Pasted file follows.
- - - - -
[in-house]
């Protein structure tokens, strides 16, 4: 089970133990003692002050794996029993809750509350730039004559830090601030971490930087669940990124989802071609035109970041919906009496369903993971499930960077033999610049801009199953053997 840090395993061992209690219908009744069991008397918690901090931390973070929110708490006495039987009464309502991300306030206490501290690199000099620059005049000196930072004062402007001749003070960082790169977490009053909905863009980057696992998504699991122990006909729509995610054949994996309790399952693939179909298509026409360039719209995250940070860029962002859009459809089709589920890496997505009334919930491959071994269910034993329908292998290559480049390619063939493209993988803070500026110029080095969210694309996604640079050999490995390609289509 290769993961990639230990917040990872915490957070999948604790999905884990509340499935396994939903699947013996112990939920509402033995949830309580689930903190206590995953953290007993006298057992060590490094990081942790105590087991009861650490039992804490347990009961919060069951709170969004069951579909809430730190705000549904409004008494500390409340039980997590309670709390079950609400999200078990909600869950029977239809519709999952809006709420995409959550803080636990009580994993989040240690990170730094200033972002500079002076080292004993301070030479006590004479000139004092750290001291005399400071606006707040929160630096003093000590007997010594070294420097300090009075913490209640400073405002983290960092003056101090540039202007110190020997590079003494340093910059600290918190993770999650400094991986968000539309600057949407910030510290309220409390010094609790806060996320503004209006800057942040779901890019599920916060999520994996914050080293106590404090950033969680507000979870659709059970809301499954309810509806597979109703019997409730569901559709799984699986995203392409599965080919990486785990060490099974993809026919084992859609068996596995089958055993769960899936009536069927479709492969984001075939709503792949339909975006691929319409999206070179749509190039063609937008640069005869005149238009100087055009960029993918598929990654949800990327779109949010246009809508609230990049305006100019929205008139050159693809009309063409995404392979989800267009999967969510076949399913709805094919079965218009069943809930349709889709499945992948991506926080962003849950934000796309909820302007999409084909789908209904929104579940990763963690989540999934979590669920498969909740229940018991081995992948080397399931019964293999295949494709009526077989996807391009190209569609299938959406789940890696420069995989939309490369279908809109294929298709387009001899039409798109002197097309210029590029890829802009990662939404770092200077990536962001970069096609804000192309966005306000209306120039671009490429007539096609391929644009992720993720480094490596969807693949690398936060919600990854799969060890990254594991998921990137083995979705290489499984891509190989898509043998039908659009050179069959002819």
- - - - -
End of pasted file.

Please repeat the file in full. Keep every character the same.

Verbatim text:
[in-house]
């Protein structure tokens, strides 16, 4: 089970133990003692002050794996029993809750509350730039004559830090601030971490930087669940990124989802071609035109970041919906009496369903993971499930960077033999610049801009199953053997 840090395993061992209690219908009744069991008397918690901090931390973070929110708490006495039987009464309502991300306030206490501290690199000099620059005049000196930072004062402007001749003070960082790169977490009053909905863009980057696992998504699991122990006909729509995610054949994996309790399952693939179909298509026409360039719209995250940070860029962002859009459809089709589920890496997505009334919930491959071994269910034993329908292998290559480049390619063939493209993988803070500026110029080095969210694309996604640079050999490995390609289509 290769993961990639230990917040990872915490957070999948604790999905884990509340499935396994939903699947013996112990939920509402033995949830309580689930903190206590995953953290007993006298057992060590490094990081942790105590087991009861650490039992804490347990009961919060069951709170969004069951579909809430730190705000549904409004008494500390409340039980997590309670709390079950609400999200078990909600869950029977239809519709999952809006709420995409959550803080636990009580994993989040240690990170730094200033972002500079002076080292004993301070030479006590004479000139004092750290001291005399400071606006707040929160630096003093000590007997010594070294420097300090009075913490209640400073405002983290960092003056101090540039202007110190020997590079003494340093910059600290918190993770999650400094991986968000539309600057949407910030510290309220409390010094609790806060996320503004209006800057942040779901890019599920916060999520994996914050080293106590404090950033969680507000979870659709059970809301499954309810509806597979109703019997409730569901559709799984699986995203392409599965080919990486785990060490099974993809026919084992859609068996596995089958055993769960899936009536069927479709492969984001075939709503792949339909975006691929319409999206070179749509190039063609937008640069005869005149238009100087055009960029993918598929990654949800990327779109949010246009809508609230990049305006100019929205008139050159693809009309063409995404392979989800267009999967969510076949399913709805094919079965218009069943809930349709889709499945992948991506926080962003849950934000796309909820302007999409084909789908209904929104579940990763963690989540999934979590669920498969909740229940018991081995992948080397399931019964293999295949494709009526077989996807391009190209569609299938959406789940890696420069995989939309490369279908809109294929298709387009001899039409798109002197097309210029590029890829802009990662939404770092200077990536962001970069096609804000192309966005306000209306120039671009490429007539096609391929644009992720993720480094490596969807693949690398936060919600990854799969060890990254594991998921990137083995979705290489499984891509190989898509043998039908659009050179069959002819």